Xi Jinping making friends in 1989

Belt & Road, Industry 4.0, even the last two Five-Year Plans, seem cut from the same cloth as the grandeur of Goethe’s vision of transformation and renewal. And robots, quite simply, are the great enablers of China’s transformation. Probably why China has been by far the world’s largest buyer of robots since 2013; the same year that Xi took office.

In a larger sense, it might be said that Xi is continuing the process of “reclaiming” China from obscurity; what Deng Xiaoping had begun forty years previous. An obscurity thrust upon China’s world-leading economy by the disastrous Treaties of Tianjin (1858), and the country’s ensuing national descent, which China calls the Hundred Years of Humiliation (1839-1949).

Xi’s reclamation helper: Liu He
Like-minded in his reclamation plan is Xi’s close friend, colleague, and economic czar, Liu He, who the world knows as a Vice Premier of the People’s Republic of China, and top trade negotiator for the China–United States trade war. And since 2018, has led the country’s technology reform task force.

He has published widely on macroeconomics, Chinese industrial and economic development policy, new economic theory and the information industry. He worked successively for the National Planning Commission, the State Information Center, and the Development Research Center of the State Council.

And Uncle He, as the 69-year-old economist is known, was reportedly a Xi schoolboy friend, which is even best when it comes to trust and power.

Curiously, Uncle He has great admiration for Nobel Prize-winning economist Edmund Phelps; there’s a direct line of economic thinking shared between Phelps and He, and also, with Xi Jinping’s vision of a prosperous China.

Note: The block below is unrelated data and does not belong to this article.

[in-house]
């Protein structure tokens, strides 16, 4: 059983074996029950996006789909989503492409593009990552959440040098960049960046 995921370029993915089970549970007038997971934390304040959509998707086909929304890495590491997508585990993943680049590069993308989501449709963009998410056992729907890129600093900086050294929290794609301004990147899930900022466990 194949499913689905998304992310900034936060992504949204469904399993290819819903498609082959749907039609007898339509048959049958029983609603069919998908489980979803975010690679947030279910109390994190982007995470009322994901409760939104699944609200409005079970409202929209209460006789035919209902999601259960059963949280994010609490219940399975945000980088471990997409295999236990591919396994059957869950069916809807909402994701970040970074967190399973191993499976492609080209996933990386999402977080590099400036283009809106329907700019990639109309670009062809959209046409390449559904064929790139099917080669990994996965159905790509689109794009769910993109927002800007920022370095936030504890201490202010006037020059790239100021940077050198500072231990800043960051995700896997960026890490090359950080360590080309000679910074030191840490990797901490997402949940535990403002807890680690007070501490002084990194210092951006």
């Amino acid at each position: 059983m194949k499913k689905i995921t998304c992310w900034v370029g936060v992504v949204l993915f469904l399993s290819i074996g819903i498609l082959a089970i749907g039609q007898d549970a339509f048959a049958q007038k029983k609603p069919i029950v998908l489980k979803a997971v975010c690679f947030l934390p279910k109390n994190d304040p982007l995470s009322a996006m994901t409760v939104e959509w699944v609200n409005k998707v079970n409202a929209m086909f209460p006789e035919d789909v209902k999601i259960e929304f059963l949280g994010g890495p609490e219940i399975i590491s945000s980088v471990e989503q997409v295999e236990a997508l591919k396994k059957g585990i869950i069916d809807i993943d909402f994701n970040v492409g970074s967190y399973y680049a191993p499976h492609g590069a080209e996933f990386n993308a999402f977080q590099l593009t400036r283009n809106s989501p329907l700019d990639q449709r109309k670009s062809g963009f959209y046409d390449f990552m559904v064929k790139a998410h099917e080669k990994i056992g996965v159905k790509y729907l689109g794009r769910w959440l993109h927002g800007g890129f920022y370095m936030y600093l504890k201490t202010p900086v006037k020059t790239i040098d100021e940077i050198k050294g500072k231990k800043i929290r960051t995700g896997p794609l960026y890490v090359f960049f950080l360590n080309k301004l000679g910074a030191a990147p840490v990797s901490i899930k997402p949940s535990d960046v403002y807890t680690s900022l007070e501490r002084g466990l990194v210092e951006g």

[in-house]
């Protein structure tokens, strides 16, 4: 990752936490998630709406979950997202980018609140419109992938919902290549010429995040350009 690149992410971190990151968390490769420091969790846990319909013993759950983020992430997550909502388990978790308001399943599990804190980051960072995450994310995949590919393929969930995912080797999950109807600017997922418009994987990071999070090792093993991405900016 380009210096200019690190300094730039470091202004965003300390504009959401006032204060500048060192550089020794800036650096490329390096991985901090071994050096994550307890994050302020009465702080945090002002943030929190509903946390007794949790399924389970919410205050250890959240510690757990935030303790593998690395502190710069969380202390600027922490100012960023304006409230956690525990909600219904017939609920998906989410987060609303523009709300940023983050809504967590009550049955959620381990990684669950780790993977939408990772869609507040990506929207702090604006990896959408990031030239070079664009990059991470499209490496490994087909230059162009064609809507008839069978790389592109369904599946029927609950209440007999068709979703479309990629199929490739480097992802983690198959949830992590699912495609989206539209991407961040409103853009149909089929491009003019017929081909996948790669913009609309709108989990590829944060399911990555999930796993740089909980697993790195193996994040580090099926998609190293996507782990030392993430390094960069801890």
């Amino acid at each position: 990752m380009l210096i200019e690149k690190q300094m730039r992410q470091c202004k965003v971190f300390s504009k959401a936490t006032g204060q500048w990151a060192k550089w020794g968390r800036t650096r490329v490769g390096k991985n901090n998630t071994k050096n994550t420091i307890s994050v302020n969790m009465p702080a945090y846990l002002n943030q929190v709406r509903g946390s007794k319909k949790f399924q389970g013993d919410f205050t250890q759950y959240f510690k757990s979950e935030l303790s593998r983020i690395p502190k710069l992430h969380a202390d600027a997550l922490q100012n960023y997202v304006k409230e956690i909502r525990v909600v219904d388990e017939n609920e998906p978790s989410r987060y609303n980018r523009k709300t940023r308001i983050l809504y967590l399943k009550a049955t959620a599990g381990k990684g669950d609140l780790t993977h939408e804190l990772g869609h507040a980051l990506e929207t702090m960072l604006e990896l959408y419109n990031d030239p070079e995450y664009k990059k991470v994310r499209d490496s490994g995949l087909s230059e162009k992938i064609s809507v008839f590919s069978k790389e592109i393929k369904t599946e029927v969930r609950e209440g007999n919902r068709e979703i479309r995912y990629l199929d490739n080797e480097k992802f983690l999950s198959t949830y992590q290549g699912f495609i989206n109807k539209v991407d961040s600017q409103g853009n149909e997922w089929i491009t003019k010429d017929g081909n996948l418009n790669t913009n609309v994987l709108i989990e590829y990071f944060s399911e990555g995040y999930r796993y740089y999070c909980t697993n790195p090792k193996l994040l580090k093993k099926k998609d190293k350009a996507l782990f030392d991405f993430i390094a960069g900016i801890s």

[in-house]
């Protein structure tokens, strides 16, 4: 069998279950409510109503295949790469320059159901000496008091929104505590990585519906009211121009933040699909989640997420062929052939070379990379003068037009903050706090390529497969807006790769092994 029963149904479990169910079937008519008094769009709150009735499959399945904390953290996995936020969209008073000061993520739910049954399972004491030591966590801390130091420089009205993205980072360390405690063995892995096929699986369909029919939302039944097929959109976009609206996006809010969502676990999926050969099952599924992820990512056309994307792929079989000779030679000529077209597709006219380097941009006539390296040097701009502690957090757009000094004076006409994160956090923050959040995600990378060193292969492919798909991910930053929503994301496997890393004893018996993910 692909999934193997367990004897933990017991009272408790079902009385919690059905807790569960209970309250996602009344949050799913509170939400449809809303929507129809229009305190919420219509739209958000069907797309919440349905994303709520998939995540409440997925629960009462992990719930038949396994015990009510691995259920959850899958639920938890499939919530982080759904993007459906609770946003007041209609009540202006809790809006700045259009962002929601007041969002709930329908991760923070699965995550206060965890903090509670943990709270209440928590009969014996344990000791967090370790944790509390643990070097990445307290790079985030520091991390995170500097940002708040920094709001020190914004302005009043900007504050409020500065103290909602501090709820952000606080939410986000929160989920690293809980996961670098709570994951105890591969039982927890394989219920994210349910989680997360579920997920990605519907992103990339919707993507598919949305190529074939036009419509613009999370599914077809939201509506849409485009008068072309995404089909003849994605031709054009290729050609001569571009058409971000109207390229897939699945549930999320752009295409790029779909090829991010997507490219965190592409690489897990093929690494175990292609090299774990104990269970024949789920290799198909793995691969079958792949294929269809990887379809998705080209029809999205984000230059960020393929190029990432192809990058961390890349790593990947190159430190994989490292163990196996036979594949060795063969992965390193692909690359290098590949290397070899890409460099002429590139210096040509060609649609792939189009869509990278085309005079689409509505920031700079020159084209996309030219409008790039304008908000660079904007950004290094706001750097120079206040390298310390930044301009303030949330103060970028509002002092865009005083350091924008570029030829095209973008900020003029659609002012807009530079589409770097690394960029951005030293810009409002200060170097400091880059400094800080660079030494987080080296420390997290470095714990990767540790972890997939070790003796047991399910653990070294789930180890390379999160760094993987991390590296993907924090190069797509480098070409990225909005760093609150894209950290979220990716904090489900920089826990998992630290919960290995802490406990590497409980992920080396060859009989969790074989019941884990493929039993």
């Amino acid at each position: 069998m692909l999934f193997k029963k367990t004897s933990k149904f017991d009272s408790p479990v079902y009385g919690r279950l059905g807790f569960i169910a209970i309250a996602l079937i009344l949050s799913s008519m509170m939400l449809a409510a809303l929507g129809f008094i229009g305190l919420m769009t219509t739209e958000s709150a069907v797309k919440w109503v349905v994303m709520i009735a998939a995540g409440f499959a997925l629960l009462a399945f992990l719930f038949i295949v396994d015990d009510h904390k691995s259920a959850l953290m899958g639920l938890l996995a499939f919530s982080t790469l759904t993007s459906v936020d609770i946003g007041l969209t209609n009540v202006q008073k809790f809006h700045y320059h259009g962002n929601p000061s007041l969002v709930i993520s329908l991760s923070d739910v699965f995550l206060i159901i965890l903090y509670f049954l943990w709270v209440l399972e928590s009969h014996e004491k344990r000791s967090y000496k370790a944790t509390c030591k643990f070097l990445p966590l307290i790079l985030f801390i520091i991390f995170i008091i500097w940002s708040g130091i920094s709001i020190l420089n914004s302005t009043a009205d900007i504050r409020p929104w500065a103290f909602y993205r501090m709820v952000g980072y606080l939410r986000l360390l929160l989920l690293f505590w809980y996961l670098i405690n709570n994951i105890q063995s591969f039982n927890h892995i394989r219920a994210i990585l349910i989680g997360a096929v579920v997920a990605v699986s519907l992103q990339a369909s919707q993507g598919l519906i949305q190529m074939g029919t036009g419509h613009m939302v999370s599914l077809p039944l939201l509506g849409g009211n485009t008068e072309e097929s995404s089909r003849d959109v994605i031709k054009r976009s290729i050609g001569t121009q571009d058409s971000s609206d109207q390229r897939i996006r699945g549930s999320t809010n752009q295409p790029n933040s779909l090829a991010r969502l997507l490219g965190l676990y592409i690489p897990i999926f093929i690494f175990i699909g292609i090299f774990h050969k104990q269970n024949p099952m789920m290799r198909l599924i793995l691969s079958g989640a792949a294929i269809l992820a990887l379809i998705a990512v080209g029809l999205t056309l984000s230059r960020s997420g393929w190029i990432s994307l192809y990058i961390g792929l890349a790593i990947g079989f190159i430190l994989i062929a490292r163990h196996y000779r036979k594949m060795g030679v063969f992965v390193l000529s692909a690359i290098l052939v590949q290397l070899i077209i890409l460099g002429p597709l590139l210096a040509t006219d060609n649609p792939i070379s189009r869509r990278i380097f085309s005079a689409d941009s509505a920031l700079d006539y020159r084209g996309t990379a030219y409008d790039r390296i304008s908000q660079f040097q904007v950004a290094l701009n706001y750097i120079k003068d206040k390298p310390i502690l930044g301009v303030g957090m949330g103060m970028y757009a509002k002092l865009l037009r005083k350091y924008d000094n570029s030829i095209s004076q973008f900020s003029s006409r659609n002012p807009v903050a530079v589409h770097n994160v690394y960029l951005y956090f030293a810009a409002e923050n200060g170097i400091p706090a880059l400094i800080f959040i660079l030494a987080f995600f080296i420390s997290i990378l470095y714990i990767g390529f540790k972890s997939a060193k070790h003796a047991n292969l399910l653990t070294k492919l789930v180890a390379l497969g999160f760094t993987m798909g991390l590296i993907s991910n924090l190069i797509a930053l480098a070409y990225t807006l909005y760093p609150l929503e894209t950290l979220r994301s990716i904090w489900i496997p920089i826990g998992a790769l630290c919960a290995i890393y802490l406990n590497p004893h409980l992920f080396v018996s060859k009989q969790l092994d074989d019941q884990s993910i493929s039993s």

Phelps’ book Mass Flourishing, which is a best seller China, makes the case that the wellspring of this flourishing was modern values such as the desire to create, explore, and meet challenges. “These values fueled the grassroots dynamism that was necessary for widespread, indigenous innovation. Most innovation wasn’t driven by a few isolated visionaries like Henry Ford and Steve Jobs; rather, it was driven by millions of people empowered to think of, develop, and market innumerable new products and processes, and improvements to existing ones. Mass flourishing — a combination of material well-being and the ‘good life’ in a broader sense — was created by this mass innovation.”

That Phelpsian idea of mass innovation, the “Created in China” rather than “Made in China” is the country’s next big hurdle. The subtitle from Mass Flourishing, How Grassroots Innovation Created Jobs, Challenge, and Change, is that hurdle. And all of it has a distinct echo coming from Goethe, when he has Faust “step back from his labors to see a utopian vision of a noble band of people inhabiting his newly claimed land.”

14,000 new companies are registered daily in China since the country took the initiative to encourage entrepreneurship and innovation in 2014,” which was Xi’s second year in office.

And as Xi Jinping said in his 2004 TV interview: “Many ideas and characteristics of mine were formed [in Liangjiahe].” Then just maybe, Geothe played a part in helping the teenage Xi to form some of them.

Sure looks that way.

Hey China! With Shirley Yu: Interview with Nobel Laureate Edmund Phelps: Wisdom on Economics, Innovation and China